behind the news

Immersion journalists discuss their craft

And like in their work, they do so by showing, not telling
October 9, 2013

The New Yorker Festival featured a four-panelist discussion called “Immersion Journalism” on Saturday, which was decidedly barren of one key element: a straightforward explanation of “immersion journalism.” Editor David Remnick, who moderated the discussion, playfully characterized the term as “a phrase I think was made up yesterday” and “stories you spend more than 15 minutes on.” But we all know that immersion journalism was not invented in The New Yorker‘s break room earlier this month.

Immersion journalism is about showing, not telling. Talking about “immersion journalism” rather than relaying stories of its execution equates to writing about the framework of Colombian drug trafficking rather than writing the narrative of one specific drug cartel–and we all know what makes a better story. Panelists Raffi Khatchadourian, Adrian Nicole LeBlanc, George Packer, and Sarah Stillman–without attempting to flatten immersion journalism into a box–provided great insight into its philosophy and practice. As immersion journalism is about directly and intimately engaging with its subject, the panelists told personal stories of their immersive journalistic experiences without some stolid, distancing interpretation.

Raffi Khatchadourian, a staff writer at The New Yorker, was a famously meticulous factchecker at the magazine. But his first piece there, “Azzam the American,” was nominated for a National Magazine Award in profile writing. The story relayed the tale of an America-grown Al Qaeda terrorist from California. But his most interesting anecdote at the panel illustrated his journalistic pursuit of Julian Assange–before the WikiLeaks mastermind’s widespread notoriety–to a coffee shop in Iceland. Khatchadourian’s favorite example of immersion journalism can be in seen in H.G. Wells’ The Time Machine. Though it’s a work of fiction, Khatchadourian argued that the protagonist’s immersion experience mirrored journalists’ initial blunders and ideals. Falling into a world entirely unlike his own, the main character experiences a series of revelations and slip-ups as he attempts to create an anthropology and a narrative of the people of the future.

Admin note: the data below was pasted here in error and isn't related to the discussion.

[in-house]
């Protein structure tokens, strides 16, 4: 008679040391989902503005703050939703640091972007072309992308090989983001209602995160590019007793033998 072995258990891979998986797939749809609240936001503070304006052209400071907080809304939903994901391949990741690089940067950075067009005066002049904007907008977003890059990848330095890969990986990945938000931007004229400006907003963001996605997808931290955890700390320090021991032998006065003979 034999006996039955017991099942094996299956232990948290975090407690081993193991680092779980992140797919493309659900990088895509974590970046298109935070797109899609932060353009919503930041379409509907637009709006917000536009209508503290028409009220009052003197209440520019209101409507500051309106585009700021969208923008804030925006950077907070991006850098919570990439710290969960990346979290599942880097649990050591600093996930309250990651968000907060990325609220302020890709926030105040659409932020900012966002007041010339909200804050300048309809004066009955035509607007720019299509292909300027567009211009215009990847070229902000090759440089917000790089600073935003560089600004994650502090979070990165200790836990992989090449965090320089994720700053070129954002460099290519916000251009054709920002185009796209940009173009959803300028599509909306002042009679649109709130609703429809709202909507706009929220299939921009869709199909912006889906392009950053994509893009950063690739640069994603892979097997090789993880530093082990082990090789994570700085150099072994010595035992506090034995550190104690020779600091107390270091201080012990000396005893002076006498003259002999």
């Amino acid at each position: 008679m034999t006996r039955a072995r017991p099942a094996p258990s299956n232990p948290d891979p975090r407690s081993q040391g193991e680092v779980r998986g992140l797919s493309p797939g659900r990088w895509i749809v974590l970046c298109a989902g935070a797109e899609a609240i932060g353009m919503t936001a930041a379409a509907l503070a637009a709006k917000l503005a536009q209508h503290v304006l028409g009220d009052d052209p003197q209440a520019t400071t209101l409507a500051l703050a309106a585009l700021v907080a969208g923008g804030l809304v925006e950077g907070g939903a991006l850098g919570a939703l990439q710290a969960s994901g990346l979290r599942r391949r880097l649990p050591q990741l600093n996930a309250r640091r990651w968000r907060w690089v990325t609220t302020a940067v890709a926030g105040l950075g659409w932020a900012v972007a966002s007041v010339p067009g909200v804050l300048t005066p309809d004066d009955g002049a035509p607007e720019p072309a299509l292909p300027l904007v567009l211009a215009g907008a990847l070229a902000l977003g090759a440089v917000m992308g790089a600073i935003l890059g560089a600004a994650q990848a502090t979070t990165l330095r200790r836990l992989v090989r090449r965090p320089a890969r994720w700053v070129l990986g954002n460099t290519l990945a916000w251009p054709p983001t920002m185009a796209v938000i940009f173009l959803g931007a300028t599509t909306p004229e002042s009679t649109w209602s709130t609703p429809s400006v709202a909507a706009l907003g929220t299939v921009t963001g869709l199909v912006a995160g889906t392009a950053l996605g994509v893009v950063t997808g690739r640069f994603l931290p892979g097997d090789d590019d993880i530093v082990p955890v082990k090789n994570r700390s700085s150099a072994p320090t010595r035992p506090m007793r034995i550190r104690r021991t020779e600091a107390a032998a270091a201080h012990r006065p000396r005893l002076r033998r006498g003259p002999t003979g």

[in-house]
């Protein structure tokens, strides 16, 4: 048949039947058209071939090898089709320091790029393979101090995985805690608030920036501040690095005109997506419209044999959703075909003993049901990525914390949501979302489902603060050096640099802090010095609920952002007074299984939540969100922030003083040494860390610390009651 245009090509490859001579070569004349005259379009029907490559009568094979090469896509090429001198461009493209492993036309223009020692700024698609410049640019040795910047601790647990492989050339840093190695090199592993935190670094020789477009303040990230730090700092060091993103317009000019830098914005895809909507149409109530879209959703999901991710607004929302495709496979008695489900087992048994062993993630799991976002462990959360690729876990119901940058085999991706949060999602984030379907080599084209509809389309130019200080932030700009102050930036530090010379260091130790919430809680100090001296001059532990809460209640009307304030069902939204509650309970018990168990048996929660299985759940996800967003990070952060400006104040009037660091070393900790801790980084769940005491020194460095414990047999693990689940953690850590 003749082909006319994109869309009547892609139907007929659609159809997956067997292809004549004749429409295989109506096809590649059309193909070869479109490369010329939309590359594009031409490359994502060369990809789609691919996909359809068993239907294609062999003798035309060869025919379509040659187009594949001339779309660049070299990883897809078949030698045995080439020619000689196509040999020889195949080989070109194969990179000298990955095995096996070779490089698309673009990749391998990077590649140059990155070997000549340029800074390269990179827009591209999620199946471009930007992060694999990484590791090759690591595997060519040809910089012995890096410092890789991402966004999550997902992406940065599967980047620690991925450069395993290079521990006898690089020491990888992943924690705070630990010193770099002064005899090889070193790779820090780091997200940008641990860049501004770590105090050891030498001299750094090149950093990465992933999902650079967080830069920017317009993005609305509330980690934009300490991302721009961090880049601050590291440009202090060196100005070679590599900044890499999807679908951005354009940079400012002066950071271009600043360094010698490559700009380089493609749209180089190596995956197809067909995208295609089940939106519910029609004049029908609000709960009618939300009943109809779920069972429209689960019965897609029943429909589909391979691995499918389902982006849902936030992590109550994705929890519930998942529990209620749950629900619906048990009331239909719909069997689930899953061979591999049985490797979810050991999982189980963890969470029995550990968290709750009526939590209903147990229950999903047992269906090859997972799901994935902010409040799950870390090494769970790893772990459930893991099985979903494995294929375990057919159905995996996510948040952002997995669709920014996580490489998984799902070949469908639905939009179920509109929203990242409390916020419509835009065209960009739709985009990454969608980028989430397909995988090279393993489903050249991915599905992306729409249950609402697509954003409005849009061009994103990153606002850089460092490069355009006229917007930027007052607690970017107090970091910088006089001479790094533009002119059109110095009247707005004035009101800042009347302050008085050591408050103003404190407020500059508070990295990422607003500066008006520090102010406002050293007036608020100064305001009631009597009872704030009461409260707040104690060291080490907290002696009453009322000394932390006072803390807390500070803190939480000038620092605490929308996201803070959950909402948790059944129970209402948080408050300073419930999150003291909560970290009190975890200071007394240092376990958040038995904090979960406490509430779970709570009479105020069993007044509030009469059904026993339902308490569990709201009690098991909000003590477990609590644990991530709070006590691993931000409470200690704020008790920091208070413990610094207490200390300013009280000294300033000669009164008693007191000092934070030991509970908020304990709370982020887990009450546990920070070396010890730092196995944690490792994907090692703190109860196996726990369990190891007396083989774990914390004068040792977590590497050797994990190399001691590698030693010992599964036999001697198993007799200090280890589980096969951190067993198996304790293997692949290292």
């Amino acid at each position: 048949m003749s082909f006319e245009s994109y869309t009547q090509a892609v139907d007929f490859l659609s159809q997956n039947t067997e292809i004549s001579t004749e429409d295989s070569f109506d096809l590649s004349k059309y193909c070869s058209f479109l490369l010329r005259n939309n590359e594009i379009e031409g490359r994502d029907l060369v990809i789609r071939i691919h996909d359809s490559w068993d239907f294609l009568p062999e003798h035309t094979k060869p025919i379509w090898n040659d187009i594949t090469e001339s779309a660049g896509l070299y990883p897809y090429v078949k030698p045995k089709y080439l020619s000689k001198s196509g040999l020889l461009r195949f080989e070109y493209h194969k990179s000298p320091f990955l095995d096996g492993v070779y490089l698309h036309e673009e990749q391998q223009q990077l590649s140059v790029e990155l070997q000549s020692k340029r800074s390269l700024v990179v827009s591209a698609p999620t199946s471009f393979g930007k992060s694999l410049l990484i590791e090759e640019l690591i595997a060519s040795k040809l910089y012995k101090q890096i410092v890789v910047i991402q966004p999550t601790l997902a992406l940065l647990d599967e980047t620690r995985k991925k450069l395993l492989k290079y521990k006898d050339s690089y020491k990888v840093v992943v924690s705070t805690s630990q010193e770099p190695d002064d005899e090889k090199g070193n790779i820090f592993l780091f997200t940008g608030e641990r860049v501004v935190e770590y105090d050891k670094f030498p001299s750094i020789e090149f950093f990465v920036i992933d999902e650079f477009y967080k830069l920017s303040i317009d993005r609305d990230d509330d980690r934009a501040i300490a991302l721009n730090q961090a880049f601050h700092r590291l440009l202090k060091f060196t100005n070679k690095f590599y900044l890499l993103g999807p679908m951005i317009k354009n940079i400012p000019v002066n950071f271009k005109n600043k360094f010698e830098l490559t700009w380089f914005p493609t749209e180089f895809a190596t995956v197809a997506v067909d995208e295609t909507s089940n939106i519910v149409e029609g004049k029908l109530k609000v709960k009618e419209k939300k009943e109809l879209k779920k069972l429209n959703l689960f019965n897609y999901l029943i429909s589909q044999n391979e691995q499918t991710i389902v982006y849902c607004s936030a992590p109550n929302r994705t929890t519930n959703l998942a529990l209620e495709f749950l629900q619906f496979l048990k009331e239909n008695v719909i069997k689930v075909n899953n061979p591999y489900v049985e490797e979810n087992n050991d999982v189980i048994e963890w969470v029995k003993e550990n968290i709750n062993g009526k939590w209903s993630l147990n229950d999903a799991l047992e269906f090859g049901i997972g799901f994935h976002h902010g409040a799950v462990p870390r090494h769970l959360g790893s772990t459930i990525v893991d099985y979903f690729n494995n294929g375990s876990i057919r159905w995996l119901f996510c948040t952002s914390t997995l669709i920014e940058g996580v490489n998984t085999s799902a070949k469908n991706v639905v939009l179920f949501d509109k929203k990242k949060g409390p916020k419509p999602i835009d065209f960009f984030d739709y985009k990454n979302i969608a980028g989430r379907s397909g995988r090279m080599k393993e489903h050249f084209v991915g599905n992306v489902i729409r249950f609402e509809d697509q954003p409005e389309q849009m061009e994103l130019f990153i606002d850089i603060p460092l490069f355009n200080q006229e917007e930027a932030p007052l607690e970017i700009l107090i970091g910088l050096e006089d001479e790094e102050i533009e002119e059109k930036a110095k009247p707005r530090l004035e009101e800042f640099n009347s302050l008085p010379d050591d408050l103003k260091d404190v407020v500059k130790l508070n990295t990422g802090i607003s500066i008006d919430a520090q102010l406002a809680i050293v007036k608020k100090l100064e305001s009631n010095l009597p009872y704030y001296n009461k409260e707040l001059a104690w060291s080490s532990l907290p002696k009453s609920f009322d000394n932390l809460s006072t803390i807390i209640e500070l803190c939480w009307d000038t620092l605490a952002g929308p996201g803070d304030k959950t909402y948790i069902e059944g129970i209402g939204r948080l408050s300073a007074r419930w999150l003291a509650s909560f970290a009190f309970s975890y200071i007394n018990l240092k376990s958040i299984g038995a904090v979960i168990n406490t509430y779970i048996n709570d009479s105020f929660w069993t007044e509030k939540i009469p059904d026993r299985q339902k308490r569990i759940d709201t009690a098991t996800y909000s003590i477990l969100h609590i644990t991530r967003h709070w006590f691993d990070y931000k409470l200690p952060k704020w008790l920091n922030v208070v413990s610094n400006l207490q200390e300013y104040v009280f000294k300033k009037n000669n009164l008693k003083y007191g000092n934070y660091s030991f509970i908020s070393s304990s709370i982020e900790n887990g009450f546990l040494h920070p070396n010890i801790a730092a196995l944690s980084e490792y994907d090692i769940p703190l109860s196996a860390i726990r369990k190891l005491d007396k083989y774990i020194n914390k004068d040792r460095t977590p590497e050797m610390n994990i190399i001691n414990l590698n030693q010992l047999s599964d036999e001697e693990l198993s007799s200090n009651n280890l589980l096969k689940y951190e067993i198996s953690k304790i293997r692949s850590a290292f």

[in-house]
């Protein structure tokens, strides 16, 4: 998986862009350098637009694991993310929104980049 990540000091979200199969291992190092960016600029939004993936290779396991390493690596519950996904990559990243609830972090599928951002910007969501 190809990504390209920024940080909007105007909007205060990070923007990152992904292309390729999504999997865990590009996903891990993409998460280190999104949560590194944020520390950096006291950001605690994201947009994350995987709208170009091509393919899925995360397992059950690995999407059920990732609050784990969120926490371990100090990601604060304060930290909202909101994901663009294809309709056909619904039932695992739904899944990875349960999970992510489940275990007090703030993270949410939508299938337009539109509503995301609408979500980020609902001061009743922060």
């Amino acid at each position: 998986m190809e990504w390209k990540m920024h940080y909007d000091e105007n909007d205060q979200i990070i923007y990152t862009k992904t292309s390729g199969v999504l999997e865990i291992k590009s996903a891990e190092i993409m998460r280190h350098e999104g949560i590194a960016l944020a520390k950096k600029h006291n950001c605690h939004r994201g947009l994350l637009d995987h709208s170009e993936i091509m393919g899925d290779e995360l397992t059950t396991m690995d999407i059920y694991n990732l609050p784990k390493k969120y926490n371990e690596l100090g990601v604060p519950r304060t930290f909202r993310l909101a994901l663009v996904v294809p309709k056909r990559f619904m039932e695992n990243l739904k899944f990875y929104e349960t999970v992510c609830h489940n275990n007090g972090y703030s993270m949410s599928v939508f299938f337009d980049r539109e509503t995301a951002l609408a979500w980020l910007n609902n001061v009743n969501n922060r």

As a journalist who forged strong and lasting connections with her sources, Adrian Nicole LeBlanc provided insight into the emotional aspect of immersion journalism. Her book, Random Family: Love, Drugs, Trouble, and Coming of Age in the Bronx, is the product of 11 years of reporting on one disadvantaged family. She noted that many of the residents she followed had funny ideas about what journalists wanted from sources: “Don’t you want to interview the girl who has the most babies by the most different guys?” After assembling her notes, LeBlanc avoided contact with her sources during writing. “They stop being characters,” she explained. Many people she interviewed had no interest in reading the book–or simply could not read–except for her sources in prison, who wanted to keep up with their loved ones’ lives.

George Packer has been a staff writer since 2003 and is a political journalist (Khatchadourian used to factcheck him!). Packer’s books probe deep into the nature of American democracy and the Iraq war. Most of his stories, he explained, “begin with something that makes me angry.” Packer’s involvement in Iraq with victims of trauma prompted Remnick to ask him a loaded, complex question all journalists wrestle with: “You have two brains. One says, ‘This is horrible and the ramifications are awful.’ The other side, I’m afraid to say, says, ‘This is good stuff.’ How do you cope?” Packer responded, in essence, that he just goes ahead and writes the story. “The two overlap in ways that allow you to live with yourself,” he said. “I never imagine how it’s gonna read on a page in the middle of an interview. It’s like thinking too hard during sex–it doesn’t help. What helps is feeling that connection.”

Finally, Sarah Stillman, a mere 26, brought a fresh perspective to the panel of older journalists. She’s a staff writer at The New Yorker and has already reported in Iraq; but perhaps her most interesting anecdotes came out of her piece, “The Throwaways,” which follows young drug informants who are put at risk by the police. When asked how she chooses subjects for stories, Stillman said, “You want to find the stories that plug into deeper, systematic issues . . . the intersection between interpersonal and traumatic experiences and structural issues.”

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I came away from the panel with a rich portrait of the engrossing and vivid nature of the trade. The multifaceted character of immersion journalism may be captured best in one of Packer’s anecdotes. Once, when interviewing a hesitant source who kindly provided hospitality, Packer thanked the man for letting him into his life because he “knew that he did not suffer fools.” The man wrote back in a fury, berating Packer for trying to “pin him down and formulate him with a cliche like ‘don’t suffer fools.'” The task at hand for immersion journalists is to transcend banality. In Packer’s telling, his source wanted his life to speak for itself with Packer as the medium. Immersion journalism attempts to avoid objectifying its subject–and the New Yorker panel showed, not told, me as much by forsaking explanations in favor of stories.

Cecilia D'Anastasio is a CJR intern